Tony Galloway, by counsel Reggie Bailey, appeals the April
12, 2018, order of the Circuit Court of Wood County denying
his petition for a writ of habeas corpus. Respondent R.S.
Mutter, Deputy Superintendent of McDowell County Corrections,
counsel Holly M. Flanigan, Assistant Attorney General, filed
a response in support of the circuit court's order.
Court has considered the parties' briefs and the record
on appeal. The facts and legal arguments are adequately
presented, and the decisional process would not be
significantly aided by oral argument. Upon consideration of
the standard of review, the briefs, and the record presented,
the Court finds no substantial question of law and no
prejudicial error. For these reasons, a memorandum decision
affirming the circuit court's order is appropriate under
Rule 21 of the Rules of Appellate Procedure.
September 15, 2000, Tony Galloway was indicted by the Wood
County Grand Jury on the following charges: murder,
conspiracy to commit murder, two counts of burglary,
conspiracy to commit burglary, grand larceny, conspiracy to
commit grand larceny, and contributing to the delinquency of
a minor. The charges stemmed from the death of Christian Bush
at the hands of petitioner and several co-defendants.
Although the co-defendants had a role in committing the
crimes, the record established that petitioner had a
substantially larger and more violent role in the commission
of the crimes.
entered a guilty plea to murder and grand larceny. At the
time of the guilty plea, the circuit court engaged in a
lengthy colloquy with petitioner and developed a factual
record to show that the plea was knowingly and intelligently
made. The circuit court specifically advised petitioner:
"You understand, however, that the court can and maybe
will make a recommendation that you not be released on
parole?" To which, petitioner responded,
"[y]es." Petitioner was sentenced to life in prison
with mercy on the murder charge and one to ten years in
prison on the grand larceny charge. The circuit court
recommended to the parole board that petitioner never be
did not file a direct appeal of his conviction or sentence,
however he did file a petition for writ of habeas corpus. The
petition for writ of habeas corpus alleged three grounds for
relief: 1) that petitioner was denied effective assistance of
counsel; 2) that the sentence imposed upon petitioner is not
what was contemplated or agreed to in his plea agreement, and
therefore was not willing or voluntary; and 3) that
petitioner's sentence is so grossly disproportionate to
that of his similarly situated co-defendants that it violates
Article III, Section 10 of the West Virginia Constitution and
the equal protection clause of the Fourteenth Amendment to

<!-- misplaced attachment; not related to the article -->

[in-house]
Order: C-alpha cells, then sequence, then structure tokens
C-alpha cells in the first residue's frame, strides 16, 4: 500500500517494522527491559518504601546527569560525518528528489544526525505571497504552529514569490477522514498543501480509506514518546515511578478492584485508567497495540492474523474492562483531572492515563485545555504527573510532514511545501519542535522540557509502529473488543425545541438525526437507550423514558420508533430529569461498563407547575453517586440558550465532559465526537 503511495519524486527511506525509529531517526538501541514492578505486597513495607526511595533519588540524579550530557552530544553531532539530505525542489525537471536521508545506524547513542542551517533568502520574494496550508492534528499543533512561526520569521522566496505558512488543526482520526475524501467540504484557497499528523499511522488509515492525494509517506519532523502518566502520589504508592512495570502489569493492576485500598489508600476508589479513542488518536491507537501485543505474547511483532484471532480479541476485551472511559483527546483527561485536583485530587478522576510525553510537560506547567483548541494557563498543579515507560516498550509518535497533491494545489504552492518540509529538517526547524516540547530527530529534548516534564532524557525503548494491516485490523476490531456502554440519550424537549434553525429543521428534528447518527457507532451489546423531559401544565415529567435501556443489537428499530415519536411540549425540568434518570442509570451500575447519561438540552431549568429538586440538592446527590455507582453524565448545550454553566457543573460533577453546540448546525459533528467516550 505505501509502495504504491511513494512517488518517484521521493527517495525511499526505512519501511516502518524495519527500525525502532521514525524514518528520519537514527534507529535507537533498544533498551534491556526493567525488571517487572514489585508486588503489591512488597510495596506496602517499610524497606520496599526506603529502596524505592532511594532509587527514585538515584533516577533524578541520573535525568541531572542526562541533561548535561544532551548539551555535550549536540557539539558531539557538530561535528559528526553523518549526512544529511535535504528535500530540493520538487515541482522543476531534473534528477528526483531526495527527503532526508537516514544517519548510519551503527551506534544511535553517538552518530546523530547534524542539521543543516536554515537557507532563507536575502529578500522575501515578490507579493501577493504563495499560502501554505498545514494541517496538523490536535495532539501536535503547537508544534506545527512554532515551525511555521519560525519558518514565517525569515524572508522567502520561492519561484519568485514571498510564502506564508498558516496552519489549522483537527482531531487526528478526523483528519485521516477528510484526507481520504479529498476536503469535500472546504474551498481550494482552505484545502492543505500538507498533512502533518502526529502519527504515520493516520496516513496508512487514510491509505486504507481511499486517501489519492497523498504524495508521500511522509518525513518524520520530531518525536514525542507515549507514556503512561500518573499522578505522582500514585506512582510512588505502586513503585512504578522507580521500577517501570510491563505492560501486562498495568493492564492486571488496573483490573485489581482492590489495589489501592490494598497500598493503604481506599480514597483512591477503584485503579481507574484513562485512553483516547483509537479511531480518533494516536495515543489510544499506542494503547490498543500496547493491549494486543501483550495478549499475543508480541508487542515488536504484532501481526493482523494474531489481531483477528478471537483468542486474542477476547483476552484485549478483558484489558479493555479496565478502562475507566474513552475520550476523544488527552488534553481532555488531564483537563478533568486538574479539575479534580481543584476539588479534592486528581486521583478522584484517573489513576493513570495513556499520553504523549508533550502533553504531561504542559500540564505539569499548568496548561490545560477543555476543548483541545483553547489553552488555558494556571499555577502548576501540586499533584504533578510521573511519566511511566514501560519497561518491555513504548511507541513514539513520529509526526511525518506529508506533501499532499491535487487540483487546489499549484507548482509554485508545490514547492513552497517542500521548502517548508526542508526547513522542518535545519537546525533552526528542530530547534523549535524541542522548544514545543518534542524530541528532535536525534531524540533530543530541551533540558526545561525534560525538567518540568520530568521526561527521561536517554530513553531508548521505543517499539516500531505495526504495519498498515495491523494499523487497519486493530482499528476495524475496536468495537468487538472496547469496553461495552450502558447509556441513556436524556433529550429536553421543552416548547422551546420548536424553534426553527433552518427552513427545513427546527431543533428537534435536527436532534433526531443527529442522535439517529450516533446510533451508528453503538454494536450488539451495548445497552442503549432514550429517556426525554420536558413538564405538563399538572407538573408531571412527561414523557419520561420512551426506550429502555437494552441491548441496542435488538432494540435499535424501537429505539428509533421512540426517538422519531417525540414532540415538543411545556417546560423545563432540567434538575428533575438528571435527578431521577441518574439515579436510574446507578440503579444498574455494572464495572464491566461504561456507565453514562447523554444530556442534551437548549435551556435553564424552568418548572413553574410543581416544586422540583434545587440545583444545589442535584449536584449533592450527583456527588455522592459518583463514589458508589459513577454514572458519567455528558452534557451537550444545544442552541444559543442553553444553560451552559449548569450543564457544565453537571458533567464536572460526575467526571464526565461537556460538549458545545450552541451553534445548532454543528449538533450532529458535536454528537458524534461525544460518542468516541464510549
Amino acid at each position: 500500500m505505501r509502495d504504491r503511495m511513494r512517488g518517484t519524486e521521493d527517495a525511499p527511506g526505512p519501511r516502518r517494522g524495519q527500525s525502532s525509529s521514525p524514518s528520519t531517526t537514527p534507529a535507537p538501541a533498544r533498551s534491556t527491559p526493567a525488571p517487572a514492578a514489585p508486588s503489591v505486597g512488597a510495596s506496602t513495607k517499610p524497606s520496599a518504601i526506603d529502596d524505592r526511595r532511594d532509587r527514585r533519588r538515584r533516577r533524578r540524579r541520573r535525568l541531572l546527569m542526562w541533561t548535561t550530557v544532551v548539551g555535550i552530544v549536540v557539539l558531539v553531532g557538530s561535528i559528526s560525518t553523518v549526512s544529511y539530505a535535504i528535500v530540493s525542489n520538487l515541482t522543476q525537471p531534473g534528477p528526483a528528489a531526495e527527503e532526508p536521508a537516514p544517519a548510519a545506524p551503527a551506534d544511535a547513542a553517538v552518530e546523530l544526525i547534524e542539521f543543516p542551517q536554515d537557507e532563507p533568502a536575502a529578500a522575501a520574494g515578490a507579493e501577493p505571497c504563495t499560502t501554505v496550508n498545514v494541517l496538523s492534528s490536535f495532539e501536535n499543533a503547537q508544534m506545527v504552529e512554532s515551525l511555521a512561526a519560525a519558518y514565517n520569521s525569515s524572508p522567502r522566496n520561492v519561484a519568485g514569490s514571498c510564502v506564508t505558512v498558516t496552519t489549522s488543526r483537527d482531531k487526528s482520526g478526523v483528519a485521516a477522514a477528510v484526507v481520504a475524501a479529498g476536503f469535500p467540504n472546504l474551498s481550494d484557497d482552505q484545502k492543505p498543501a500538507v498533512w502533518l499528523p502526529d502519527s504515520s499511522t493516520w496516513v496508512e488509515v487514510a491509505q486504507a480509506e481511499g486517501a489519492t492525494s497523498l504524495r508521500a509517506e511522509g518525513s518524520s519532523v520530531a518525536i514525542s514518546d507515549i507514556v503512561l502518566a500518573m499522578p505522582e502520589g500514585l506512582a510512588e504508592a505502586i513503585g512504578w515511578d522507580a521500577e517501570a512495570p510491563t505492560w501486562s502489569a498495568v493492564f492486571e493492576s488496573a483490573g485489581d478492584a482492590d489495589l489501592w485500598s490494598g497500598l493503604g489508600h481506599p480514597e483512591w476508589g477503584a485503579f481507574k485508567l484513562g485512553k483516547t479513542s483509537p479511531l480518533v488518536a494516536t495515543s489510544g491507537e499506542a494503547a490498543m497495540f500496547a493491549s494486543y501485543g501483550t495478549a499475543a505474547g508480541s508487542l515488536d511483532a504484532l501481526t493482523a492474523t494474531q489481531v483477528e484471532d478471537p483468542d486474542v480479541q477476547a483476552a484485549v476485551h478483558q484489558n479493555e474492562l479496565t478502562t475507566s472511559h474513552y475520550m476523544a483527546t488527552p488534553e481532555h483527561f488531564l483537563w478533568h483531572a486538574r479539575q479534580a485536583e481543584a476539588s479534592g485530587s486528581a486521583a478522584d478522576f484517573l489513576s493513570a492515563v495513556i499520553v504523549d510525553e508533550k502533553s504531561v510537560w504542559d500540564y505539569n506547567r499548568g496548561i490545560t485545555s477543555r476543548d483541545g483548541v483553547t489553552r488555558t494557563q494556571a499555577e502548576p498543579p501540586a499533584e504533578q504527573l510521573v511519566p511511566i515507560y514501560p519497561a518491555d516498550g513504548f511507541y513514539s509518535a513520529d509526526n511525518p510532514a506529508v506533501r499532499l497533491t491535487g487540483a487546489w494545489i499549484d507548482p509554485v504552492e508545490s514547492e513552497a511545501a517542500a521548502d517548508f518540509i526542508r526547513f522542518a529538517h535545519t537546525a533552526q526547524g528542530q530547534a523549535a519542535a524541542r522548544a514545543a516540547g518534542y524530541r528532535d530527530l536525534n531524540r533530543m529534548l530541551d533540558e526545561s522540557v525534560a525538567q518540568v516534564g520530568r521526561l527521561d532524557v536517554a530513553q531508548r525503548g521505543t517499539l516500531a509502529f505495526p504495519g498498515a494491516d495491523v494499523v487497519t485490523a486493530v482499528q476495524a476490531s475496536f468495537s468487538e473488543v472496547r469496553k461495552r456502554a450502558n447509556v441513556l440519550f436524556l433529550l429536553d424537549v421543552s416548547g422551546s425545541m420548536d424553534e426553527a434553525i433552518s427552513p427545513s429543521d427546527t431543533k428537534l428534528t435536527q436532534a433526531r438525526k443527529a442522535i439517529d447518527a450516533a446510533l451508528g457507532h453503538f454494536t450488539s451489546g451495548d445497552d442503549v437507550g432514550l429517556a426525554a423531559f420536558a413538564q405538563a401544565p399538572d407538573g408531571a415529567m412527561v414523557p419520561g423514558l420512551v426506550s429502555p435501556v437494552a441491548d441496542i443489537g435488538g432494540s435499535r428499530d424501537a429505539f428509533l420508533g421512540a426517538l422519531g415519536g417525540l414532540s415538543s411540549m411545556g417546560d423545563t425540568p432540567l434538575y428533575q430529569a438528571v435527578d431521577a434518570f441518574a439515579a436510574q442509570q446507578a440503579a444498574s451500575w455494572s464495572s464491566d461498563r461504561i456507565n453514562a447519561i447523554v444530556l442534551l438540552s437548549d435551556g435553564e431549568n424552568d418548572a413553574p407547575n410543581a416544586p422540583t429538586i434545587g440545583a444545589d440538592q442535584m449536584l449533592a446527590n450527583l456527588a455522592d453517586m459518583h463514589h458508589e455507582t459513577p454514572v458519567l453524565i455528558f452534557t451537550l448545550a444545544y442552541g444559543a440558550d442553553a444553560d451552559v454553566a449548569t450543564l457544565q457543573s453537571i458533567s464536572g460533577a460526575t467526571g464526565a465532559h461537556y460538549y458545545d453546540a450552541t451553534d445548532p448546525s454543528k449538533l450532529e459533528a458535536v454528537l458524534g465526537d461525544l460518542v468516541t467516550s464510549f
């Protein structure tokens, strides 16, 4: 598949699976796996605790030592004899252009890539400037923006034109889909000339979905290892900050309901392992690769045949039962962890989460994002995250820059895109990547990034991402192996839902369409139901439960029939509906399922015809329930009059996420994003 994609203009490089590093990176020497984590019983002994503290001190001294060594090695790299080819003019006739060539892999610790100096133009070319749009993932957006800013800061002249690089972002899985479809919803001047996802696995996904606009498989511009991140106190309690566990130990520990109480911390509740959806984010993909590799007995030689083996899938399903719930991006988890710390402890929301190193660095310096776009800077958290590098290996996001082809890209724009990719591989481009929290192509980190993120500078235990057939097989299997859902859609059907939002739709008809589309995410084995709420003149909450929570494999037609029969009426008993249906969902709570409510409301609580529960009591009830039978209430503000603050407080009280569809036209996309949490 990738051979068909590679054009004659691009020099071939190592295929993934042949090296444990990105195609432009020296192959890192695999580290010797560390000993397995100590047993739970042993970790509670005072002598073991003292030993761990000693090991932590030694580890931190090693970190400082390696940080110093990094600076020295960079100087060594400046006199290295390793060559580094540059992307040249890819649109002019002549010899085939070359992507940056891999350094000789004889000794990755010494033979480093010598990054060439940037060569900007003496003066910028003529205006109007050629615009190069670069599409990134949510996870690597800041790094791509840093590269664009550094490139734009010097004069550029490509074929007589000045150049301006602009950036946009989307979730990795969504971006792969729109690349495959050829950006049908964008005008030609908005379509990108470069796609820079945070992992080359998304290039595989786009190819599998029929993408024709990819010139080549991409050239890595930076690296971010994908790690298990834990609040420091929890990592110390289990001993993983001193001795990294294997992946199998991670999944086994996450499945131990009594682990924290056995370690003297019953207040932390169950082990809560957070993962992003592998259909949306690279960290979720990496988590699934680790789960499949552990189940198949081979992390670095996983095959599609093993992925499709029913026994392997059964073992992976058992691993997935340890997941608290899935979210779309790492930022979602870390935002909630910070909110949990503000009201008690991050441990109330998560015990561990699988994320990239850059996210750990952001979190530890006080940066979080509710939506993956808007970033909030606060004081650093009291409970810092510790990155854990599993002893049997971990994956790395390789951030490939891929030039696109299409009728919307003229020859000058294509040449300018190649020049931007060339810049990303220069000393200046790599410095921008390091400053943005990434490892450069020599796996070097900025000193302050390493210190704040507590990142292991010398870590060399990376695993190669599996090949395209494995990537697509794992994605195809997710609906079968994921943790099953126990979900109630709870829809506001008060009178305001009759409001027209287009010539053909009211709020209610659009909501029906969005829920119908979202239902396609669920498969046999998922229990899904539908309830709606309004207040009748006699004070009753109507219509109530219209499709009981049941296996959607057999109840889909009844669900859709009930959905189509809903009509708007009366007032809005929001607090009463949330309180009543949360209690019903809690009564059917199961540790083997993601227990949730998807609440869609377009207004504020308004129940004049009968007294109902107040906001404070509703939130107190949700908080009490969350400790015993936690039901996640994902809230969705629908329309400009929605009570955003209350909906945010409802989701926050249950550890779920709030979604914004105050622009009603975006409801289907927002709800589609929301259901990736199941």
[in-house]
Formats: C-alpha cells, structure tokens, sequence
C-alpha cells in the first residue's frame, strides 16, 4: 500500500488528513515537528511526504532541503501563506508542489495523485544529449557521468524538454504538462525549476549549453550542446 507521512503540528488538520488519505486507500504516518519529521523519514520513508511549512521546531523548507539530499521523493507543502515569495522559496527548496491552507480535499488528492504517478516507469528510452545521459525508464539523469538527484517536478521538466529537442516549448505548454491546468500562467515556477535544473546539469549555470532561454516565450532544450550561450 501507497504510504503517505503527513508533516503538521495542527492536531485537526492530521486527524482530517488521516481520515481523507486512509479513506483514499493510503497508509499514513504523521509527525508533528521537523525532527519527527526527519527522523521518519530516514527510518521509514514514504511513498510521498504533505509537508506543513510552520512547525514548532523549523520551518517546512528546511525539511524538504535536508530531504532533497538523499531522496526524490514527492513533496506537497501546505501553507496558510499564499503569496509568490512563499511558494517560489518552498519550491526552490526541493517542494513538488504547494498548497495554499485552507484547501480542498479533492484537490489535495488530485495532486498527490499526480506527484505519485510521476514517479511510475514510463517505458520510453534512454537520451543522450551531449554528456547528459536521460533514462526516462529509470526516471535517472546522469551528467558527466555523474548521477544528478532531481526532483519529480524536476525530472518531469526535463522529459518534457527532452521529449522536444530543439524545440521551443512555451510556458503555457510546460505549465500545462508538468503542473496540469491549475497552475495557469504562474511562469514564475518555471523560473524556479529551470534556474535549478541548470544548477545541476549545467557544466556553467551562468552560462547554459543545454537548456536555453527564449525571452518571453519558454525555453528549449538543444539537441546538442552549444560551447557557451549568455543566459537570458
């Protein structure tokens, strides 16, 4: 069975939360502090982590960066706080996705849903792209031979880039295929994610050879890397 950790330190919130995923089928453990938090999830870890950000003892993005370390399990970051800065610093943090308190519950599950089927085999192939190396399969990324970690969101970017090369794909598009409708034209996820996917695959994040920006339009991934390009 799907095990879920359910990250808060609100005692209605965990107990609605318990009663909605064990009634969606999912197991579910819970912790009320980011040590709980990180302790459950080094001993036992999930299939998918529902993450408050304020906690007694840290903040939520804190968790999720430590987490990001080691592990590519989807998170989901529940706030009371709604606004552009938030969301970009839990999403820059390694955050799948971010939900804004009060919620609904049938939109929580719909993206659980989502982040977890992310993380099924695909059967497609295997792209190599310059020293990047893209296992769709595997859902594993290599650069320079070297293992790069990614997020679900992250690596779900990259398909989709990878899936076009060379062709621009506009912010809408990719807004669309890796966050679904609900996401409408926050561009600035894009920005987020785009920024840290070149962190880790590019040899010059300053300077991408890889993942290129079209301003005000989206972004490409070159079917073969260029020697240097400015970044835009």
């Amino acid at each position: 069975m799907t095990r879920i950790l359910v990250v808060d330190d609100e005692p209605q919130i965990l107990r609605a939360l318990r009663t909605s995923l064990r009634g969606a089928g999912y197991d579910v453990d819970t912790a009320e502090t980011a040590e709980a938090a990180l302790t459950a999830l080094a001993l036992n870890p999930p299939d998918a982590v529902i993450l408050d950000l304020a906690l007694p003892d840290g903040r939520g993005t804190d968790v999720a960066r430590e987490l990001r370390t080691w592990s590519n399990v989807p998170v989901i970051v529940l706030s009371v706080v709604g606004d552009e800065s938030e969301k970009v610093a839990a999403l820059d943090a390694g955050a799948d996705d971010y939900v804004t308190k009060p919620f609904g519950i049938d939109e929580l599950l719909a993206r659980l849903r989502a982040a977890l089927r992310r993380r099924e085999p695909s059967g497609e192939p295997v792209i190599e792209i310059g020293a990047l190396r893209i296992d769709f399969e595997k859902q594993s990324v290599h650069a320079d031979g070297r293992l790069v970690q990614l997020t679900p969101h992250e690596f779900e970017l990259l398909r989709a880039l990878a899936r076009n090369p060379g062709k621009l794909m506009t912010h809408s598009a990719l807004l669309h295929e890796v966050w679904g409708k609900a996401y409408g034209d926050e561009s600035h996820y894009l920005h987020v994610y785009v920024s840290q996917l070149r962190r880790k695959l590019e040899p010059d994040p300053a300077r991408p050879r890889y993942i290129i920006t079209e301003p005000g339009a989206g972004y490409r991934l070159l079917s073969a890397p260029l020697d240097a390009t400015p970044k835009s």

the United States Constitution. The trial court conducted a
hearing and entered an order denying petitioner habeas corpus
relief on July 5, 2012.
28, 2017, petitioner filed a pro se petition for writ of
habeas corpus, effectively mirroring his prior writ. After
the circuit court appointed counsel for petitioner, counsel
determined that an appeal had been sought, but was not
perfected, following the entry of the July 5, 2012, order.
Thus, counsel moved to have the order of July 5, 2012,
reentered for the purpose of seeking this appeal. On April
12, 2018, the circuit court reentered the July 5, 2012, order
denying petitioner's requested relief. This appeal
Court reviews appeals of circuit court orders denying habeas
corpus relief under the following standard:
"In reviewing challenges to the findings and conclusions
of the circuit court in a habeas corpus action, we apply a
three-prong standard of review. We review the final order and
the ultimate disposition under an abuse of discretion
standard; the underlying factual findings under a clearly
erroneous standard; and questions of law are subject to a
de novo review." Syl. Pt. 1, Mathena v.
Haines, 219 W.Va. 417, 633 S.E.2d 771 (2006).
Syl. Pt. 1, Anstey v. Ballard, 237 W.Va. 411, 787
S.E.2d 864 (2016).
petitioner's prior sworn statement that he was fully
satisfied with trial counsel's representation, he now
contends that the circuit court erred in finding that he was
provided effective assistance of counsel. With regard to this
claim, we have held:
3. "In the West Virginia courts, claims of ineffective
assistance of counsel are to be governed by the two-pronged
test established in Strickland v. Washington, 466
U.S. 668, 104 S.Ct. 2052, 80 L.Ed.2d 674 (1984): (1)
Counsel's performance was deficient under an objective
standard of reasonableness; and (2) there is a reasonable
probability that, but for counsel's unprofessional
errors, the result of the proceedings would have been
different." Syllabus point 5, State v. Miller,
194 W.Va. 3, 459 S.E.2d 114 (1995).
. . . .
6. In cases involving a criminal conviction based upon a
guilty plea, the prejudice requirement of the two-part test
established by Strickland v. Washington, 466 U.S.
668, 104 S.Ct. 2052, 80 L.Ed.2d 674 (1984), and State v.
Miller, 194 W.Va. 3, 459 S.E.2d 114 (1995), demands that
a habeas petitioner show that there is a reasonable
probability that, but for ...